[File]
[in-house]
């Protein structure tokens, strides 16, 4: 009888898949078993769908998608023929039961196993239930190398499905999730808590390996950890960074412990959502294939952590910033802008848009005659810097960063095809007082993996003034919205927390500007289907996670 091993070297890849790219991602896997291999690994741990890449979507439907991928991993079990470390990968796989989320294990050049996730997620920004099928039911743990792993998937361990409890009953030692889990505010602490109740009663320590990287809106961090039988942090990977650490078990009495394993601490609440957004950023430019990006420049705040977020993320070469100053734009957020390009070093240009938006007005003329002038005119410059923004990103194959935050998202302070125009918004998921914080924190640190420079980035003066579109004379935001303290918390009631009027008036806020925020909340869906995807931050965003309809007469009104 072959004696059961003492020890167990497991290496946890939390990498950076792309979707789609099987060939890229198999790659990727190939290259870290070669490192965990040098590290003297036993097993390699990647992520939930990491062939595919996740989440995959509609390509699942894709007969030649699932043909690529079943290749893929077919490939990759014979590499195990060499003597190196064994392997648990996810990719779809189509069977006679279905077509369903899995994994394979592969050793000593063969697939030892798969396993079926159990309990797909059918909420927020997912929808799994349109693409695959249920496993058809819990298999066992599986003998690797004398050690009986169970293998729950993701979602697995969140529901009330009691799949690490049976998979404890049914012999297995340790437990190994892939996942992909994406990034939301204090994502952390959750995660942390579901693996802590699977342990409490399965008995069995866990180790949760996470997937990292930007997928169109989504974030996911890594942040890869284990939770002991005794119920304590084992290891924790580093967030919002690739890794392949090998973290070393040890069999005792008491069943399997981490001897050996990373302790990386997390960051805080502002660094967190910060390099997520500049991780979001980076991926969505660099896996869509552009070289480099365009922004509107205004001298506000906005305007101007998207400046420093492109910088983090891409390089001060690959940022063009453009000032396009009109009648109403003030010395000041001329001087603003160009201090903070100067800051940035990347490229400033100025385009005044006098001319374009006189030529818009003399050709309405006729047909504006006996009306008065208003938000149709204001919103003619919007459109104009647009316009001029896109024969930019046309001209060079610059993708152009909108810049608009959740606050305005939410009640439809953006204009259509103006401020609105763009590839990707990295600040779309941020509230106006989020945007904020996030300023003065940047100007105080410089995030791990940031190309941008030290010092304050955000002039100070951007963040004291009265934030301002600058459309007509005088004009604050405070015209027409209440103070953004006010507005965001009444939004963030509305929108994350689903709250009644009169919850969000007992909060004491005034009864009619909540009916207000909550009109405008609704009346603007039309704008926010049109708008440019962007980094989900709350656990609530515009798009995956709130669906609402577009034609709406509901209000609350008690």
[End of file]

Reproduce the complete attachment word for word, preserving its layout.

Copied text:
[in-house]
């Protein structure tokens, strides 16, 4: 009888898949078993769908998608023929039961196993239930190398499905999730808590390996950890960074412990959502294939952590910033802008848009005659810097960063095809007082993996003034919205927390500007289907996670 091993070297890849790219991602896997291999690994741990890449979507439907991928991993079990470390990968796989989320294990050049996730997620920004099928039911743990792993998937361990409890009953030692889990505010602490109740009663320590990287809106961090039988942090990977650490078990009495394993601490609440957004950023430019990006420049705040977020993320070469100053734009957020390009070093240009938006007005003329002038005119410059923004990103194959935050998202302070125009918004998921914080924190640190420079980035003066579109004379935001303290918390009631009027008036806020925020909340869906995807931050965003309809007469009104 072959004696059961003492020890167990497991290496946890939390990498950076792309979707789609099987060939890229198999790659990727190939290259870290070669490192965990040098590290003297036993097993390699990647992520939930990491062939595919996740989440995959509609390509699942894709007969030649699932043909690529079943290749893929077919490939990759014979590499195990060499003597190196064994392997648990996810990719779809189509069977006679279905077509369903899995994994394979592969050793000593063969697939030892798969396993079926159990309990797909059918909420927020997912929808799994349109693409695959249920496993058809819990298999066992599986003998690797004398050690009986169970293998729950993701979602697995969140529901009330009691799949690490049976998979404890049914012999297995340790437990190994892939996942992909994406990034939301204090994502952390959750995660942390579901693996802590699977342990409490399965008995069995866990180790949760996470997937990292930007997928169109989504974030996911890594942040890869284990939770002991005794119920304590084992290891924790580093967030919002690739890794392949090998973290070393040890069999005792008491069943399997981490001897050996990373302790990386997390960051805080502002660094967190910060390099997520500049991780979001980076991926969505660099896996869509552009070289480099365009922004509107205004001298506000906005305007101007998207400046420093492109910088983090891409390089001060690959940022063009453009000032396009009109009648109403003030010395000041001329001087603003160009201090903070100067800051940035990347490229400033100025385009005044006098001319374009006189030529818009003399050709309405006729047909504006006996009306008065208003938000149709204001919103003619919007459109104009647009316009001029896109024969930019046309001209060079610059993708152009909108810049608009959740606050305005939410009640439809953006204009259509103006401020609105763009590839990707990295600040779309941020509230106006989020945007904020996030300023003065940047100007105080410089995030791990940031190309941008030290010092304050955000002039100070951007963040004291009265934030301002600058459309007509005088004009604050405070015209027409209440103070953004006010507005965001009444939004963030509305929108994350689903709250009644009169919850969000007992909060004491005034009864009619909540009916207000909550009109405008609704009346603007039309704008926010049109708008440019962007980094989900709350656990609530515009798009995956709130669906609402577009034609709406509901209000609350008690």